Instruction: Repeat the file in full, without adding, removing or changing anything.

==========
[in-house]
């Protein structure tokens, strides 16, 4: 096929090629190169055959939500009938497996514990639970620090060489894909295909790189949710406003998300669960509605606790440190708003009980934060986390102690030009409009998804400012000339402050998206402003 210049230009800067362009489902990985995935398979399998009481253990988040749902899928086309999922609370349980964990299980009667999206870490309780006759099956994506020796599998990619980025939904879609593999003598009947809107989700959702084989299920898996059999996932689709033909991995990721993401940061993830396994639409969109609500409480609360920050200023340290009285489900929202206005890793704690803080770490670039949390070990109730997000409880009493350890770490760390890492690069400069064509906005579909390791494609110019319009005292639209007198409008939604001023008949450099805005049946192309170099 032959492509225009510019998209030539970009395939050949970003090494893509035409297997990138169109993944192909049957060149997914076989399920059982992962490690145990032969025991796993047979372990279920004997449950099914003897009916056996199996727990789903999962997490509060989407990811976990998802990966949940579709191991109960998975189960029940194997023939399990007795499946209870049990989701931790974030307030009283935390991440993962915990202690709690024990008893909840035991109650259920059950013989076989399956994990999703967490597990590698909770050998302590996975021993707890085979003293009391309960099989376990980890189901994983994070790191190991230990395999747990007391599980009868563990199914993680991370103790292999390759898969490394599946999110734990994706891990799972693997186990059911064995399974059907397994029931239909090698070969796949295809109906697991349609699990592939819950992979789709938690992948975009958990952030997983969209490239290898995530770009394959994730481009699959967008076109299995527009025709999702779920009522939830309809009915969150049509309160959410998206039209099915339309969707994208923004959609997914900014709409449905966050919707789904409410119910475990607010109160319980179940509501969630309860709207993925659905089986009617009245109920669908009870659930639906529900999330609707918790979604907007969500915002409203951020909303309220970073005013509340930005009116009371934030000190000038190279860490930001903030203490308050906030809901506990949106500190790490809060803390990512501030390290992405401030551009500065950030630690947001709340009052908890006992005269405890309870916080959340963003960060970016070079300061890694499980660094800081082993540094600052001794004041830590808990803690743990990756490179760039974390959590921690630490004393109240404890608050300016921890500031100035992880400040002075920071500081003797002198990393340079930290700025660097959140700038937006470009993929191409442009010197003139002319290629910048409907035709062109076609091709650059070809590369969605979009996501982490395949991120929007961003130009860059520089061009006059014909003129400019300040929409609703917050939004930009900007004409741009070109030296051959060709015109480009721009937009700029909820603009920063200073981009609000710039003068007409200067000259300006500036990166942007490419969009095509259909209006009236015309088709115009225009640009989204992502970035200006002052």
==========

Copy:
[in-house]
């Protein structure tokens, strides 16, 4: 096929090629190169055959939500009938497996514990639970620090060489894909295909790189949710406003998300669960509605606790440190708003009980934060986390102690030009409009998804400012000339402050998206402003 210049230009800067362009489902990985995935398979399998009481253990988040749902899928086309999922609370349980964990299980009667999206870490309780006759099956994506020796599998990619980025939904879609593999003598009947809107989700959702084989299920898996059999996932689709033909991995990721993401940061993830396994639409969109609500409480609360920050200023340290009285489900929202206005890793704690803080770490670039949390070990109730997000409880009493350890770490760390890492690069400069064509906005579909390791494609110019319009005292639209007198409008939604001023008949450099805005049946192309170099 032959492509225009510019998209030539970009395939050949970003090494893509035409297997990138169109993944192909049957060149997914076989399920059982992962490690145990032969025991796993047979372990279920004997449950099914003897009916056996199996727990789903999962997490509060989407990811976990998802990966949940579709191991109960998975189960029940194997023939399990007795499946209870049990989701931790974030307030009283935390991440993962915990202690709690024990008893909840035991109650259920059950013989076989399956994990999703967490597990590698909770050998302590996975021993707890085979003293009391309960099989376990980890189901994983994070790191190991230990395999747990007391599980009868563990199914993680991370103790292999390759898969490394599946999110734990994706891990799972693997186990059911064995399974059907397994029931239909090698070969796949295809109906697991349609699990592939819950992979789709938690992948975009958990952030997983969209490239290898995530770009394959994730481009699959967008076109299995527009025709999702779920009522939830309809009915969150049509309160959410998206039209099915339309969707994208923004959609997914900014709409449905966050919707789904409410119910475990607010109160319980179940509501969630309860709207993925659905089986009617009245109920669908009870659930639906529900999330609707918790979604907007969500915002409203951020909303309220970073005013509340930005009116009371934030000190000038190279860490930001903030203490308050906030809901506990949106500190790490809060803390990512501030390290992405401030551009500065950030630690947001709340009052908890006992005269405890309870916080959340963003960060970016070079300061890694499980660094800081082993540094600052001794004041830590808990803690743990990756490179760039974390959590921690630490004393109240404890608050300016921890500031100035992880400040002075920071500081003797002198990393340079930290700025660097959140700038937006470009993929191409442009010197003139002319290629910048409907035709062109076609091709650059070809590369969605979009996501982490395949991120929007961003130009860059520089061009006059014909003129400019300040929409609703917050939004930009900007004409741009070109030296051959060709015109480009721009937009700029909820603009920063200073981009609000710039003068007409200067000259300006500036990166942007490419969009095509259909209006009236015309088709115009225009640009989204992502970035200006002052």